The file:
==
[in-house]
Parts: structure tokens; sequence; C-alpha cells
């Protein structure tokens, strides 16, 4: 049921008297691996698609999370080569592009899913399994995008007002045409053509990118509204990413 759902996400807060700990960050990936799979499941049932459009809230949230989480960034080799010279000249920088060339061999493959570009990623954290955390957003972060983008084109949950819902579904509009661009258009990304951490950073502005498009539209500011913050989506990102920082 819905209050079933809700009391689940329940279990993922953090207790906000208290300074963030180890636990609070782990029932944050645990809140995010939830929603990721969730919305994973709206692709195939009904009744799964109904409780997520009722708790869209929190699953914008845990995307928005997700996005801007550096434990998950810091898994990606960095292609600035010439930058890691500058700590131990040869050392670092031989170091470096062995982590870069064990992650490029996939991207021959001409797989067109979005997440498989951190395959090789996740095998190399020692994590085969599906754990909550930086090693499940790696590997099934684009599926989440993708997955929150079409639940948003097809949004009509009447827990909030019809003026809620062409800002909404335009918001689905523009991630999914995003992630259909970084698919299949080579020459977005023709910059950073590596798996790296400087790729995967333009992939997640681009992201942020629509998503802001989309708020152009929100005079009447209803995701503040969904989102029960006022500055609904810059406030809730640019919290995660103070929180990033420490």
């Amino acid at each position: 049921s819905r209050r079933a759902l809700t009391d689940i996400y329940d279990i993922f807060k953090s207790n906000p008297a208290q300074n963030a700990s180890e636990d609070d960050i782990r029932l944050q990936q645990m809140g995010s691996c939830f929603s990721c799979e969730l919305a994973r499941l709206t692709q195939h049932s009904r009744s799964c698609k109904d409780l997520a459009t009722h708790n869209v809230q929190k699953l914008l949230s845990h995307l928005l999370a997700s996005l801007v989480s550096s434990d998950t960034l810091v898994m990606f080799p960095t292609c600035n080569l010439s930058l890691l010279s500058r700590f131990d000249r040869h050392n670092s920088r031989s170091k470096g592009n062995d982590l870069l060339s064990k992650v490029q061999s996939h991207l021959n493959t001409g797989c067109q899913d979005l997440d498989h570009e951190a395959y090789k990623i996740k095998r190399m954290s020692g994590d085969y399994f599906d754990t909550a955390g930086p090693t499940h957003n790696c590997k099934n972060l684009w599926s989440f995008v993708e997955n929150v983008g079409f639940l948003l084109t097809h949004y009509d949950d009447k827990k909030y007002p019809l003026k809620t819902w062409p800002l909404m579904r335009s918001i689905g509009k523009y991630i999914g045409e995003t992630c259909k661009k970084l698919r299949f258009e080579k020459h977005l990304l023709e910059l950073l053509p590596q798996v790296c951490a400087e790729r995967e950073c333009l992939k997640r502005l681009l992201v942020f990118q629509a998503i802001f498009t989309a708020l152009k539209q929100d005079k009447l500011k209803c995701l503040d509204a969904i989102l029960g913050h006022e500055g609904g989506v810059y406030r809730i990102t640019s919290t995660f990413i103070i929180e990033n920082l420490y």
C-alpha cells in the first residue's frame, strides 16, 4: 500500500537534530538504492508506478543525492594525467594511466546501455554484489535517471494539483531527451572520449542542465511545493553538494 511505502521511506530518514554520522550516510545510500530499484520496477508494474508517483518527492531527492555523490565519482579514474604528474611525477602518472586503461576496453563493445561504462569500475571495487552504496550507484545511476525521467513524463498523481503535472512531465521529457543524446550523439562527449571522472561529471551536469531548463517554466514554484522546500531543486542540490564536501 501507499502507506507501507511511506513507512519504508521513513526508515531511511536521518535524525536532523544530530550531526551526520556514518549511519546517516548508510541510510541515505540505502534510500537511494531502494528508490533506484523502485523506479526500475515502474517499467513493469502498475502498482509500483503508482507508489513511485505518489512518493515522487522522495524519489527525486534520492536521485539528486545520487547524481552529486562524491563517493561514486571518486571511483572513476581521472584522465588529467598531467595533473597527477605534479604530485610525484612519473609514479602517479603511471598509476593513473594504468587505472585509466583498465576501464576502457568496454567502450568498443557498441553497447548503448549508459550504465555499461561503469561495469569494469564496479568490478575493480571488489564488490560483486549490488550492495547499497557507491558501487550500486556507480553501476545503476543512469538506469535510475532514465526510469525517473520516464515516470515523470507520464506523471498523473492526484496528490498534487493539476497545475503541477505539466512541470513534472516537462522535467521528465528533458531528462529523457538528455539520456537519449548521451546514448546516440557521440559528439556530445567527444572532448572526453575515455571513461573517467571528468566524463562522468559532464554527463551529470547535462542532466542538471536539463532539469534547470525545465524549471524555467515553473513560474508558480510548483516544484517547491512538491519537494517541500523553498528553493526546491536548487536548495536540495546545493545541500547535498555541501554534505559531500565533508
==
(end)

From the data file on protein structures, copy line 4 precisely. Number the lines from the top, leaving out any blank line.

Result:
């Amino acid at each position: 049921s819905r209050r079933a759902l809700t009391d689940i996400y329940d279990i993922f807060k953090s207790n906000p008297a208290q300074n963030a700990s180890e636990d609070d960050i782990r029932l944050q990936q645990m809140g995010s691996c939830f929603s990721c799979e969730l919305a994973r499941l709206t692709q195939h049932s009904r009744s799964c698609k109904d409780l997520a459009t009722h708790n869209v809230q929190k699953l914008l949230s845990h995307l928005l999370a997700s996005l801007v989480s550096s434990d998950t960034l810091v898994m990606f080799p960095t292609c600035n080569l010439s930058l890691l010279s500058r700590f131990d000249r040869h050392n670092s920088r031989s170091k470096g592009n062995d982590l870069l060339s064990k992650v490029q061999s996939h991207l021959n493959t001409g797989c067109q899913d979005l997440d498989h570009e951190a395959y090789k990623i996740k095998r190399m954290s020692g994590d085969y399994f599906d754990t909550a955390g930086p090693t499940h957003n790696c590997k099934n972060l684009w599926s989440f995008v993708e997955n929150v983008g079409f639940l948003l084109t097809h949004y009509d949950d009447k827990k909030y007002p019809l003026k809620t819902w062409p800002l909404m579904r335009s918001i689905g509009k523009y991630i999914g045409e995003t992630c259909k661009k970084l698919r299949f258009e080579k020459h977005l990304l023709e910059l950073l053509p590596q798996v790296c951490a400087e790729r995967e950073c333009l992939k997640r502005l681009l992201v942020f990118q629509a998503i802001f498009t989309a708020l152009k539209q929100d005079k009447l500011k209803c995701l503040d509204a969904i989102l029960g913050h006022e500055g609904g989506v810059y406030r809730i990102t640019s919290t995660f990413i103070i929180e990033n920082l420490y």